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Joe Biden has lifted the ban on transgender people serving in the US military.
It reverses the ban imposed by Donald Trump back in 2017, which itself reversed Barack Obama's decision to allow open service.
A White House spokesperson said: "President Biden believes that gender identity should not be a bar to military service, and that America's strength is found in its diversity.
"Allowing all qualified Americans to serve their country in uniform is better for the military and better for the country because an inclusive force is a more effective force. Simply put, it's the right thing to do and is in our national interest."
Last year, Mr Biden, 78, said it was on his agenda to get the Pentagon to let "transgender service members serve openly and free from discrimination in the military" should he win the election.
Mocking the ban back in May, he said: "They can shoot as straight as anybody else can shoot."
The newly appointed Defence Secretary Lloyd Austin has also supported the move.
Speaking to the Senate Armed Services Committee, he said: "I support the president's plan to overturn the ban.
"If you're fit and you're qualified to serve and you can maintain the standards, you should be allowed to serve, and you can expect that I will support that throughout."
Until a few years ago, those serving could be discharged for being transgender.
However, this changed under the Obama administration, when the then Defence Secretary Ash Carter confirmed that transgender people already serving would be allowed to serve openly.
Under the rules, the military stated that from 1 July 2017, transgender people would be allowed to enlist.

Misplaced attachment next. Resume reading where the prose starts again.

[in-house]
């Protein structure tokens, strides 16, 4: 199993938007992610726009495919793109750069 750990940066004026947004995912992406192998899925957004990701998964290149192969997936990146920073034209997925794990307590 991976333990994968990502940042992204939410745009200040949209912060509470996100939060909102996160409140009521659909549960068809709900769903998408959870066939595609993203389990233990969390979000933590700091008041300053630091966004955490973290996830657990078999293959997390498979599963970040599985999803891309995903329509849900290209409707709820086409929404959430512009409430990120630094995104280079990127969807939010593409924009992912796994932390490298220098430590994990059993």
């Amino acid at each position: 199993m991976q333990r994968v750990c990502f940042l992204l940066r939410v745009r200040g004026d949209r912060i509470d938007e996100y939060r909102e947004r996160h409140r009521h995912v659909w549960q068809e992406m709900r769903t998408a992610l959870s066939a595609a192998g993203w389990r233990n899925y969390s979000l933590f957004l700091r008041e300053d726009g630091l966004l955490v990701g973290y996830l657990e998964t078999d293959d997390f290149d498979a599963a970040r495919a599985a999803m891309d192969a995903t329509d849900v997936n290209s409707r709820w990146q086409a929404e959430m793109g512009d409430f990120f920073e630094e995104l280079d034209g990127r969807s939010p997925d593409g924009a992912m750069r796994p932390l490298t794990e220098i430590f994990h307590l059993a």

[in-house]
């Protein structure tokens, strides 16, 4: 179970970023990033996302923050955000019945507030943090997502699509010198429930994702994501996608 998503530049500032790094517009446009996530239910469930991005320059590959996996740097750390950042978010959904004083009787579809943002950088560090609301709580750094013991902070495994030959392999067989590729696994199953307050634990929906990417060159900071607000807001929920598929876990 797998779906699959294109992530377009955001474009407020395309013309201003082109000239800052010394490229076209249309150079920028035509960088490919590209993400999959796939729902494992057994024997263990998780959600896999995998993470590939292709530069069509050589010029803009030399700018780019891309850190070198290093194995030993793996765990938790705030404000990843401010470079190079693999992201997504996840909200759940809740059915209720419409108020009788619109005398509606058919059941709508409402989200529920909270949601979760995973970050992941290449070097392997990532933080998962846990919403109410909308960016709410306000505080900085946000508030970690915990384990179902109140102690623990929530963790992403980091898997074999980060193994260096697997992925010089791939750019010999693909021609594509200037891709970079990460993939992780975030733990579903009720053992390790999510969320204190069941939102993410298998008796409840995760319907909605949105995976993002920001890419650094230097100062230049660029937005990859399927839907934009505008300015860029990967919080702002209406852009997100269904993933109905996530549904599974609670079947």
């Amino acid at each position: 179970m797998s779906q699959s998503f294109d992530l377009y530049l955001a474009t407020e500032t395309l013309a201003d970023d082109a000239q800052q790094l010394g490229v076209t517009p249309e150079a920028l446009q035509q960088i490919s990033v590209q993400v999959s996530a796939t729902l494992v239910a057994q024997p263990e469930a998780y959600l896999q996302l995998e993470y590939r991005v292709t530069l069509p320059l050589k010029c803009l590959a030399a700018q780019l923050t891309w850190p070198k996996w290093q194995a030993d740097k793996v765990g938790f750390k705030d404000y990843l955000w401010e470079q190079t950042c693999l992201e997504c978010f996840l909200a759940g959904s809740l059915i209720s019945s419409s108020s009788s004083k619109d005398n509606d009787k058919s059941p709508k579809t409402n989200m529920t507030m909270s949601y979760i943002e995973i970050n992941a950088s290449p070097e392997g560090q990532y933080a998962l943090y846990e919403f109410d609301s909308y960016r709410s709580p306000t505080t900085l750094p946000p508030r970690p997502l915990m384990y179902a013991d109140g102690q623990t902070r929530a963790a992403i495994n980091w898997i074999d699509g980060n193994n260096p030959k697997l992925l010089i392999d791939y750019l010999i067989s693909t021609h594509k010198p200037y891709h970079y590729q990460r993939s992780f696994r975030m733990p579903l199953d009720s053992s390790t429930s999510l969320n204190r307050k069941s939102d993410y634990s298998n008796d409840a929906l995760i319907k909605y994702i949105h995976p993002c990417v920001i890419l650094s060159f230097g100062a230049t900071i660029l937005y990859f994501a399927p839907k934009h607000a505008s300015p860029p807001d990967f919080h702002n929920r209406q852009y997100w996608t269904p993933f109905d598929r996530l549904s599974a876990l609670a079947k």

After he was sworn in, Donald Trump announced that this would be reversed and that they would not be allowed to serve 'in any capacity'.
In a post to his social media account, Trump wrote: "Our military must be focused on decisive and overwhelming victory and cannot be burdened with the tremendous medical costs and disruption that transgender in the military would entail."
In his first few days in office, Mr Biden has signed a number of executive orders overturning policies introduced by the Trump administration.
Some of the orders signed pledge to end the construction of 'The Wall' between Mexico and the US, stop the travel ban from some Muslim-majority countries, and see the US re-join the Paris Climate Accord and the World Health Organisation.
However, Texas became the first state to sue the administration over the executive order to halt the deportation of undocumented immigrants.
In documents submitted to the District Court for the Southern District of Texas, it's alleged that this goes against immigration law.
It reads: "On its first day in office, the Biden Administration cast aside congressionally enacted immigration laws and suspended the removal of illegal aliens whose removal is compelled by those very laws.
"In doing so, it ignored basic constitutional principles and violated its written pledge to work cooperatively with the State of Texas to address shared immigration enforcement concerns.
"This unlawful reversal will cause Texas immediate and irreparable harm if it is not enjoined."
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